AN integrated weed management approach that incorporates herbicide and non-herbicide tools is critical if growers are to manage hard-to-kill weeds, avoid costly, ineffective control measures and preserve the life of important herbicide chemistries.
University of Sydney’s Weed Research program director Dr Michael Walsh said herbicide resistance was an escalating problem in the northern grain growing region. While growers in Queensland and NSW have traditionally faced fewer problems than their western counterparts, that’s rapidly changing, he said.
Dr Walsh has played an integral role in developing one of Australia’s leading non-herbicide weed management tactics, harvest weed seed control (HWSC), which focuses on the capture and destruction of weed seeds.
“Annual weeds such as ryegrass, wild radish, brome grass and wild oats have adapted to cropping systems, growing to similar heights as cereals and maturing at the same time,” Dr Walsh said.
“HWSC plays an important non-chemical role in stopping weed seeds from entering the soil seedbank and can dramatically reduce the emergence of hard-to-kill weeds in the following season.
“It involves collecting, destroying or burning weed seeds that are present at harvest and is particularly effective on problem species such as annual ryegrass and wild radish. There can also be a significant impact on the more difficult to collect species such as black oats, and brome grass.”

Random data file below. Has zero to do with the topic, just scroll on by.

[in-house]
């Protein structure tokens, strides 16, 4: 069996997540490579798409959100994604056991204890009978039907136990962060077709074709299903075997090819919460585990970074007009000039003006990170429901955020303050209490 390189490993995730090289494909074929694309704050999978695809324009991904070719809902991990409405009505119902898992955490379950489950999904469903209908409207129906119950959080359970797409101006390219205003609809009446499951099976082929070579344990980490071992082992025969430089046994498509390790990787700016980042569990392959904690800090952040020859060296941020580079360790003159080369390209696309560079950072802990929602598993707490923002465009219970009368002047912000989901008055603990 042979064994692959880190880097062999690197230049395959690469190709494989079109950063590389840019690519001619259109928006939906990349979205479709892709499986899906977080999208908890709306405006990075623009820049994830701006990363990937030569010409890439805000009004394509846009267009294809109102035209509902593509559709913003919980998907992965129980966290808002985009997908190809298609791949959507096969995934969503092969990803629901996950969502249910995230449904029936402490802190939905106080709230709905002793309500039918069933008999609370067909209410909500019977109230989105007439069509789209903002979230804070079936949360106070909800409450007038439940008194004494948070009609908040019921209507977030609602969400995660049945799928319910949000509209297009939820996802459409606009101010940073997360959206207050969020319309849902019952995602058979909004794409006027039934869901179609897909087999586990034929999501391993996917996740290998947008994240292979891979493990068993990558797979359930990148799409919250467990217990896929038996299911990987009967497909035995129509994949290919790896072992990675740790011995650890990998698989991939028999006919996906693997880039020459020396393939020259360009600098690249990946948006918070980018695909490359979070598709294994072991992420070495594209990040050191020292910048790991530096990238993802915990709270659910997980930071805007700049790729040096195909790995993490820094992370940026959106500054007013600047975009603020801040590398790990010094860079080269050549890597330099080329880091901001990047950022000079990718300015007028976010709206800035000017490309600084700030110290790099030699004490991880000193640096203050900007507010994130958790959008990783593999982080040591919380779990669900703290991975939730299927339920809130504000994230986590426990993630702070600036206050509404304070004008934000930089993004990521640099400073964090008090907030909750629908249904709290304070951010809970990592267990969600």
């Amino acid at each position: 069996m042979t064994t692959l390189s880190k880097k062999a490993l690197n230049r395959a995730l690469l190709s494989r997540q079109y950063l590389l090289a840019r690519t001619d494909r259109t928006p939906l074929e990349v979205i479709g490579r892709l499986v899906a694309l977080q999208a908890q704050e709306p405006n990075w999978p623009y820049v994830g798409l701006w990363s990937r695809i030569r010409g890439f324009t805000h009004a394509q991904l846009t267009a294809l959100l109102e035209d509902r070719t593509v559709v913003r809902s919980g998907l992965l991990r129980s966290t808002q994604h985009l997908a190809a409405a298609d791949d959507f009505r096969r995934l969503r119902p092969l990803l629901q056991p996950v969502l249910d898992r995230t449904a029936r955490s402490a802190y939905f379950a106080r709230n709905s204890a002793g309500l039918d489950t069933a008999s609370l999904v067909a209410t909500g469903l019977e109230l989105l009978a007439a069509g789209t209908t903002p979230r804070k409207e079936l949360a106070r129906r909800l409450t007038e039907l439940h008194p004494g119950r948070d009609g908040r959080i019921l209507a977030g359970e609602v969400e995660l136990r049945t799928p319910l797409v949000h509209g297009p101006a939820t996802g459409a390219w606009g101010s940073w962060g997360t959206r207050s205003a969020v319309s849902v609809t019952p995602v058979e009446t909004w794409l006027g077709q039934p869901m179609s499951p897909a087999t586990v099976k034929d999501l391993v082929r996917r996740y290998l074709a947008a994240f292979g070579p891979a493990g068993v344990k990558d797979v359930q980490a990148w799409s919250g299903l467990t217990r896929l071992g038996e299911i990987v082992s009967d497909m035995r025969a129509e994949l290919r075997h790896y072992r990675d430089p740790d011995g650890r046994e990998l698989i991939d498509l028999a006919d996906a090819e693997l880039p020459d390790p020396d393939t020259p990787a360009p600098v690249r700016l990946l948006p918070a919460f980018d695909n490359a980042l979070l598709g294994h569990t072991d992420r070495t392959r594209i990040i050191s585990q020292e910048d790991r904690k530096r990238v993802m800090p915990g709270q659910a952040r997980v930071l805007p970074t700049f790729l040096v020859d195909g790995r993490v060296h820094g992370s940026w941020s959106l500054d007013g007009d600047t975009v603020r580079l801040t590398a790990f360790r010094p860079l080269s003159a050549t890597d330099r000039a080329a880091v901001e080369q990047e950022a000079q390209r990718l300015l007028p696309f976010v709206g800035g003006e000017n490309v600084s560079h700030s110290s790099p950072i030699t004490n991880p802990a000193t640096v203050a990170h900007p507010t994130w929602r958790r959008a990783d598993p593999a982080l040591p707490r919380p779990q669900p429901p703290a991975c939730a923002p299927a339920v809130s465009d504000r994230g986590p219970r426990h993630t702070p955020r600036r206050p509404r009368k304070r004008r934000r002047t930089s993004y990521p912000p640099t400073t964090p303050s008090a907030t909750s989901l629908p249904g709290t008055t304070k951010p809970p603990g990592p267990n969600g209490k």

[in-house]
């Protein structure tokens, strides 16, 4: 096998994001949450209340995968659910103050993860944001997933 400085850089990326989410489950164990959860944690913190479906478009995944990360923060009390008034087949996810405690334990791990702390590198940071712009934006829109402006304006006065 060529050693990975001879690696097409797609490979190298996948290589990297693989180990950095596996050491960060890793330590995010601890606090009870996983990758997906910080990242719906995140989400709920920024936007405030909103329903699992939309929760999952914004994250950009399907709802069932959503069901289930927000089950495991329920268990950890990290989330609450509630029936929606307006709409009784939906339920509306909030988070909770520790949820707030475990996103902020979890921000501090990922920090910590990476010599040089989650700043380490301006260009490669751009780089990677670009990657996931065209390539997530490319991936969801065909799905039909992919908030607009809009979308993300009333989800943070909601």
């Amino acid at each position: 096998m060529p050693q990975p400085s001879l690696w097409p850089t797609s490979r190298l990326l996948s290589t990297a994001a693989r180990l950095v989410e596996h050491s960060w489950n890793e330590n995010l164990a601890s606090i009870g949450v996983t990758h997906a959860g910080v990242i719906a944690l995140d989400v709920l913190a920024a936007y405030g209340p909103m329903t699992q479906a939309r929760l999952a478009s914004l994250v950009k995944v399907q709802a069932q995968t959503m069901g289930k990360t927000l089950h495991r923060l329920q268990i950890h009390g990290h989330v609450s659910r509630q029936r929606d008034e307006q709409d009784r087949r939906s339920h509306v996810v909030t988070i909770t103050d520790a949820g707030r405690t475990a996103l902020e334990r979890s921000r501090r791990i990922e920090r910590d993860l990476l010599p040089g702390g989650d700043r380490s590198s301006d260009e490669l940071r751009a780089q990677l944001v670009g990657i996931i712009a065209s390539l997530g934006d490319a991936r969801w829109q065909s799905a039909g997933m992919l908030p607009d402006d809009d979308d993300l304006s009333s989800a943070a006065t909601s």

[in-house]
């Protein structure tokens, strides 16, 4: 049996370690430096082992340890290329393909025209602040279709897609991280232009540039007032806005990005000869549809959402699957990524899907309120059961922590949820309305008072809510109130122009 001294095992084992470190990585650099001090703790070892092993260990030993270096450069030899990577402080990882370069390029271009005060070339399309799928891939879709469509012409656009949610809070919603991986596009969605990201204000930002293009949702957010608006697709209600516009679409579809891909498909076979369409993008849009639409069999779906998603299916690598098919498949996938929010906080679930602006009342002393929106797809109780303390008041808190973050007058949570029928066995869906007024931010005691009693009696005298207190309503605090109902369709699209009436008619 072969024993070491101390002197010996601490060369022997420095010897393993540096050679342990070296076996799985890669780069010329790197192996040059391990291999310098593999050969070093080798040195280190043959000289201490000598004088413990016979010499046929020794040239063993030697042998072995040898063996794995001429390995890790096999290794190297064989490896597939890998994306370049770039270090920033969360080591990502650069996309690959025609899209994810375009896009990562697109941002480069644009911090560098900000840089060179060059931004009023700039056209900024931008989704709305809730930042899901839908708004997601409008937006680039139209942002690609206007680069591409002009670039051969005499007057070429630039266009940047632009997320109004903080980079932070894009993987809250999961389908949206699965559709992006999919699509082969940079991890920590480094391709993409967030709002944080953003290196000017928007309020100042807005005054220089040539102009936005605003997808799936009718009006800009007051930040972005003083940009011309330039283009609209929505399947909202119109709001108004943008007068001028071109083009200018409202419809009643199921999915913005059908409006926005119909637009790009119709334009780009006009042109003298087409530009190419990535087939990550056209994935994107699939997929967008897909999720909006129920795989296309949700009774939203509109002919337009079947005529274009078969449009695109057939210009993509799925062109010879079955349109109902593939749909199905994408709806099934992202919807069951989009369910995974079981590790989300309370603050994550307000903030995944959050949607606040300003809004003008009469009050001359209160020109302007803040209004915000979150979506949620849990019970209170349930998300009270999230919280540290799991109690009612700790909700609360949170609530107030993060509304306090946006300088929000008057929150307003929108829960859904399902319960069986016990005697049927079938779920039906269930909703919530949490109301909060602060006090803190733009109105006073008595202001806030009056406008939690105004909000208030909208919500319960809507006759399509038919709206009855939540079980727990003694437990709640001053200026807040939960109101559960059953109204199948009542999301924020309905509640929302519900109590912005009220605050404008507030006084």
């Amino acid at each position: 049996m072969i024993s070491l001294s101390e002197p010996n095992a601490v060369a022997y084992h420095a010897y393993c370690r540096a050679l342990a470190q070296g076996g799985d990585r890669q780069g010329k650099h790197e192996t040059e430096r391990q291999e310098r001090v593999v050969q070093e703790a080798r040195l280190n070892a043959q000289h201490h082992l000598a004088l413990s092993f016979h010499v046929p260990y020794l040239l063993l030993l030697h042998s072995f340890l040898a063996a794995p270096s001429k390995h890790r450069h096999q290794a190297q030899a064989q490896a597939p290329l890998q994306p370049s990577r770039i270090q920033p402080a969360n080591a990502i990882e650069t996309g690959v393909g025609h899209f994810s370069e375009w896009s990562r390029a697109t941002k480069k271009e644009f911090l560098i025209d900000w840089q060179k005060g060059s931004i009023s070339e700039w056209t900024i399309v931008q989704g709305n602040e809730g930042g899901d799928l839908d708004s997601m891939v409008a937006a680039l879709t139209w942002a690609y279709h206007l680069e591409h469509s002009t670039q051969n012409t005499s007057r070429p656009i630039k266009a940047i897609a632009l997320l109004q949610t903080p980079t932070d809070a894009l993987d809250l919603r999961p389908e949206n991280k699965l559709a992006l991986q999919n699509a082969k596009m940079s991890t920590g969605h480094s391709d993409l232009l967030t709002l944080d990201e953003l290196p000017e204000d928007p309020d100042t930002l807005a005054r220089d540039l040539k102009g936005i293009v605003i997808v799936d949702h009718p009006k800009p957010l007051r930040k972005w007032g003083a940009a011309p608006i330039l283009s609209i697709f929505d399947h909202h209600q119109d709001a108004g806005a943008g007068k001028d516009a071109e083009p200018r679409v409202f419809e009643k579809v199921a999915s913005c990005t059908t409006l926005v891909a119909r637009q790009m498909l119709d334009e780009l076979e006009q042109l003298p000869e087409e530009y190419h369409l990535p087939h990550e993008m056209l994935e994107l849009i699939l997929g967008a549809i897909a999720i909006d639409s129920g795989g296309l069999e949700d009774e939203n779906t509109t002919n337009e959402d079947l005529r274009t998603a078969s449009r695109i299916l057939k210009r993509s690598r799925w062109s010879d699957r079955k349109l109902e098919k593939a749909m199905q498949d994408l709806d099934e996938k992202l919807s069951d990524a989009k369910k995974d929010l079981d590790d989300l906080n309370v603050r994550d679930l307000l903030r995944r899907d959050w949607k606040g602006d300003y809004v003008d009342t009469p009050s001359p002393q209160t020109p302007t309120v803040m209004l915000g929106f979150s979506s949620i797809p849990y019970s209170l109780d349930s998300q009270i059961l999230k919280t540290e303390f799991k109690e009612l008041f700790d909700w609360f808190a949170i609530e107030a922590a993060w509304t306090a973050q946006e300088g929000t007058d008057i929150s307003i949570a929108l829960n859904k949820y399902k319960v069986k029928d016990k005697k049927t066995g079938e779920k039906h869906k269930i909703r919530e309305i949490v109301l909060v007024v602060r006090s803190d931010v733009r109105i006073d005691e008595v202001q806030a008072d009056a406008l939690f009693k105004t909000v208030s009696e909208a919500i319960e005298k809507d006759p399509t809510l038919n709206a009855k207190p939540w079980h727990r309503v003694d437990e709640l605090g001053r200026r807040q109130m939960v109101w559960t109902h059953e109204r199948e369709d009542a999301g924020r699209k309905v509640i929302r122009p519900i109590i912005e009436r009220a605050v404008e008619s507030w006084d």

“Methods range from something as simple as a chute on the back of the harvester to more complex systems such as a mill system which is integrated into the rear of the harvester,” Dr Walsh said.
“My advice to anyone just starting out is to start simple and assess how HWSC techniques can be effectively incorporated into the management program before advancing to something like the Integrated Harrington Seed Destructor, chaff carts or even a bale direct system.
“By keeping weed seed loads low, growers can greatly reduce the risk of herbicide resistance development, and potentially protect the efficacy of important herbicide chemistries for decades.”